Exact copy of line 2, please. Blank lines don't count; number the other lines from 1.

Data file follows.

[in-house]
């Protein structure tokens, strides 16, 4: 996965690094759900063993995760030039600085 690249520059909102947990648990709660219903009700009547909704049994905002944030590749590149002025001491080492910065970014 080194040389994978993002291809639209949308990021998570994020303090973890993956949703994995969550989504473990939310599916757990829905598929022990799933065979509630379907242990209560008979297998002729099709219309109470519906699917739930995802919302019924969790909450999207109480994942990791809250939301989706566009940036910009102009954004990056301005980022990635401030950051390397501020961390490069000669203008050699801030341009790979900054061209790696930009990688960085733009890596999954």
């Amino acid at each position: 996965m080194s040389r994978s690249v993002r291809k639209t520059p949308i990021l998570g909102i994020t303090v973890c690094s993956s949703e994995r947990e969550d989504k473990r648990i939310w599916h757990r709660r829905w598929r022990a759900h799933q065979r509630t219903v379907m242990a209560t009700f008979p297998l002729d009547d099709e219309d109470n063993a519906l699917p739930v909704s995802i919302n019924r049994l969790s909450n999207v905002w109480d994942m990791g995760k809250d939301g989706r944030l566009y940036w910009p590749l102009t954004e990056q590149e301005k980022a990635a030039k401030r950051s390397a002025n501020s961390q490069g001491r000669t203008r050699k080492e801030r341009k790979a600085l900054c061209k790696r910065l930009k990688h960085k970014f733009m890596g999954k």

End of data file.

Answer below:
């Protein structure tokens, strides 16, 4: 996965690094759900063993995760030039600085 690249520059909102947990648990709660219903009700009547909704049994905002944030590749590149002025001491080492910065970014 080194040389994978993002291809639209949308990021998570994020303090973890993956949703994995969550989504473990939310599916757990829905598929022990799933065979509630379907242990209560008979297998002729099709219309109470519906699917739930995802919302019924969790909450999207109480994942990791809250939301989706566009940036910009102009954004990056301005980022990635401030950051390397501020961390490069000669203008050699801030341009790979900054061209790696930009990688960085733009890596999954």